By Sharon Wagner
As you reach your 65th birthday, you may get excited thinking you are no longer on the hook for the high cost of private health insurance. After all, Medicare is going to kick in, and you can sit back, relax, and let the tax dollars you paid in your entire life go to work for you, right? Not necessarily.
The reality is that basic Medicare doesn’t cover all issues relating to physical and mental health, and you’ll soon be faced with choices on how to supplement your coverage or risk your entire life savings should you experience a significant health event. The Motley Fool estimates that an elderly couple will need $350,000 in cash to cover their medical bills in full once they are eligible for Medicare.
Despite the high cost noted above, there is good news. It is possible to reduce your out-of-pocket expenses. The two main options are a Medicare Advantage Plan and Medigap insurance. There’s plenty of information out there if you’re looking to sign up for Medicare Advantage Plan, such as this guide from Medicare.org. If you’re not particularly internet savvy or are confused about your coverage (more on Medicare coverage below), call and speak with a licensed insurance agent, who can answer your questions and help you find a plan that’s right for you.
What are the different Medicare sections?
You’ve probably heard about Medicare Parts A, B, C, and D. But what are they?
Medicare Part A is essentially hospital insurance. If you have a heart attack, Part A will cover your hospital admission, including surgeries and inpatient care.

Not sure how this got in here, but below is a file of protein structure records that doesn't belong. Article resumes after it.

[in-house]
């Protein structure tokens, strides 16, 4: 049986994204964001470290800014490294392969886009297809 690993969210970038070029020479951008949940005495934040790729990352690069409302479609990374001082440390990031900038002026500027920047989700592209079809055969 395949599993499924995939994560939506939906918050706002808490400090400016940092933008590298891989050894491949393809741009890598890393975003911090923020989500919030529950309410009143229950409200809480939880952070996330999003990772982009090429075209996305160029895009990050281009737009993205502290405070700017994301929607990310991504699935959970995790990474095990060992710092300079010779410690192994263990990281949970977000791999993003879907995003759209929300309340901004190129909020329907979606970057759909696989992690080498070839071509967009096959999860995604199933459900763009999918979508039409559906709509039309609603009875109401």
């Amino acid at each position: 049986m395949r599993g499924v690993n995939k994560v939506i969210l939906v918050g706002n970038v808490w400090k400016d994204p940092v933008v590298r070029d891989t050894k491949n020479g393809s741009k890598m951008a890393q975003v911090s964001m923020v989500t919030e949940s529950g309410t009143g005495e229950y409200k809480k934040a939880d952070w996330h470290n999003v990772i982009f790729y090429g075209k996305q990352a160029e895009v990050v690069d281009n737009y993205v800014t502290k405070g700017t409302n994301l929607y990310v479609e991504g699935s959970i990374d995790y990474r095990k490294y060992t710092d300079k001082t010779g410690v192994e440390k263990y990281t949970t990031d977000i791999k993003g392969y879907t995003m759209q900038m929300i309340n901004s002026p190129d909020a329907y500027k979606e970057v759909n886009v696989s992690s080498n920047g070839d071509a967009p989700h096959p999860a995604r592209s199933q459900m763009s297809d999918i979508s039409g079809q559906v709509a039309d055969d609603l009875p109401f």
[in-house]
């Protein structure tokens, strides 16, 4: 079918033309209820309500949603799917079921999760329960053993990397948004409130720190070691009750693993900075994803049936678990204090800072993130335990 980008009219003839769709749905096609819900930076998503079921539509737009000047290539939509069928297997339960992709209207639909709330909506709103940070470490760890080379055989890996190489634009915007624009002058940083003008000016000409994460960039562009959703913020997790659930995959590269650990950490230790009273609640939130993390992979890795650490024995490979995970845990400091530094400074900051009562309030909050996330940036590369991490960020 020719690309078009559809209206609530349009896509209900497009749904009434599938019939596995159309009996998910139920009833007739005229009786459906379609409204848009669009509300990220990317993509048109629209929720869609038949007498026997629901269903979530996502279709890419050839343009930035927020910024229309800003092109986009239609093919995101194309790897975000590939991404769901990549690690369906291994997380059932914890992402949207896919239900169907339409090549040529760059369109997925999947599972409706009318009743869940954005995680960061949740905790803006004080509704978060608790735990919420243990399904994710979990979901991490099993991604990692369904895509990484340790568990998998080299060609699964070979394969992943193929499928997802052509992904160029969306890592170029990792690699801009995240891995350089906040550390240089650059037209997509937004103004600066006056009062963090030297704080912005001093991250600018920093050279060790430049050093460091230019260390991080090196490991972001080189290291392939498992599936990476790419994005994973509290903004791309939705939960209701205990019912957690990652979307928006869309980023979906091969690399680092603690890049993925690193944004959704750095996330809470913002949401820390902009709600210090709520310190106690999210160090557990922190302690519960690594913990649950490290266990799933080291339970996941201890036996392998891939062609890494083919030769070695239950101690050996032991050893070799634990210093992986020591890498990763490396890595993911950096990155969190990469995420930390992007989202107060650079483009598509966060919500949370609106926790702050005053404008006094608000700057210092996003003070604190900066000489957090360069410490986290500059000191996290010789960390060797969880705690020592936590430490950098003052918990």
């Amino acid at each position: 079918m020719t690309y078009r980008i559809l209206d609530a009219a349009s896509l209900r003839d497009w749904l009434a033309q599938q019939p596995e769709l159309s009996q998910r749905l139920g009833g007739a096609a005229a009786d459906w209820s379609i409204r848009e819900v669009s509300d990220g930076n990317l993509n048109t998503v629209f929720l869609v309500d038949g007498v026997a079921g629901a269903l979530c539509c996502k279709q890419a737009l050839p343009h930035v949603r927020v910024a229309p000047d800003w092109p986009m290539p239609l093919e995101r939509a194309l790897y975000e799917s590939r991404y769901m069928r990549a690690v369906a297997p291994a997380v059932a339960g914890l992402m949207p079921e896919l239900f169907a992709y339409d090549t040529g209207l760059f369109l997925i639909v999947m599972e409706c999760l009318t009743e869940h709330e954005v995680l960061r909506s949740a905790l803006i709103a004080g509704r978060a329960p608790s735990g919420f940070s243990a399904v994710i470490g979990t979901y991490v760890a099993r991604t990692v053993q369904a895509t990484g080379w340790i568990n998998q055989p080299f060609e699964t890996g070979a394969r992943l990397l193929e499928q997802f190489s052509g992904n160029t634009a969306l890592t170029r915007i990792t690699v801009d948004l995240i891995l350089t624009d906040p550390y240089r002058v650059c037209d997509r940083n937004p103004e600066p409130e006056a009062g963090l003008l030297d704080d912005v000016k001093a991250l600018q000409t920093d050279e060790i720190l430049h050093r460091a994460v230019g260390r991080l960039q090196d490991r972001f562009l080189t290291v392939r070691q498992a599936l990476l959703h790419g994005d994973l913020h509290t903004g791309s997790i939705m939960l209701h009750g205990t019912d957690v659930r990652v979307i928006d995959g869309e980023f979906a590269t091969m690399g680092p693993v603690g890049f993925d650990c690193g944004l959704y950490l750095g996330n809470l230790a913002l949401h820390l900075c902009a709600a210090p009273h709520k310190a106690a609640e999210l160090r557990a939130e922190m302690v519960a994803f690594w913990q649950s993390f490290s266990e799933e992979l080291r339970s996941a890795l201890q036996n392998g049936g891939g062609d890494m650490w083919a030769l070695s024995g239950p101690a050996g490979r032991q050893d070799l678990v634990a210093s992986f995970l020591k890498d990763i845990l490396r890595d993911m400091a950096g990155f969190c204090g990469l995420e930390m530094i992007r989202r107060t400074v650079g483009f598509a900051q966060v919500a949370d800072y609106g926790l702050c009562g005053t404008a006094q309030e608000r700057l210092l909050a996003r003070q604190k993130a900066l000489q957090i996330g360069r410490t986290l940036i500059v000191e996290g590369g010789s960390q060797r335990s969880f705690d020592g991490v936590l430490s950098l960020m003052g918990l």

Medicare Part B is what covers doctor services, rehabilitation, and other services you may receive at the hospital or doctor’s office. Thinking about that heart attack, Part A covers your hospital stay, and Part B would cover the cost of the ambulance ride to get you there and any cardiac rehabilitation you may require.
Medicare Part D is prescription drug coverage. This would help if you were prescribed nitrogen pills after your heart attack. However, although it is required if you do not have prescription drug coverage, it can add up to $76.20 to your monthly premium, according to financial journalist and Investopedia contributor Tim Parker.
Medicare Part C, or Medicare Advantage, is private insurance and, for the most part, covers everything that traditional Medicare does. Medicare Advantage is optional, but is often more cost effective than paying separately for the other three Medicare services.
The primary benefit of a Medicare Advantage plan is that it is structured similarly to traditional health insurance. You have a deductible and a co-pay, but the vast majority of your medical expenses are covered. You may even have the option to enroll in a PPO or HMO network plan.
Similar to a Medicare Advantage Plan, Medigap insurance essentially fills in the areas where you would be financially responsible with basic Medicare. Medigap coverage is typically more expensive per month than a Medicare Advantage plan, although it may result in slightly lower expenses per medical incident. Just to add even more confusion, Medigap policies are also named using the A, B, C, D system, although these designations do not correlate to government Medicare plans.
Medigap may not provide the level of coverage you need if you have a preexisting condition. Reuters explains more about this caveat in this article.
Medicare Advantage plans and Medigap insurance can both decrease your financial liability as you age. Medicare Advantage has the edge when it comes to coverage for health maintenance items, such as dental and vision care. Medigap may be a more suitable choice if you have an expendable monthly income. It is important to note that you cannot have both a Medicare Advantage plan and a Medigap policy. There is no right answer for everyone, and your insurance agent can go into greater detail regarding the pros and cons of each.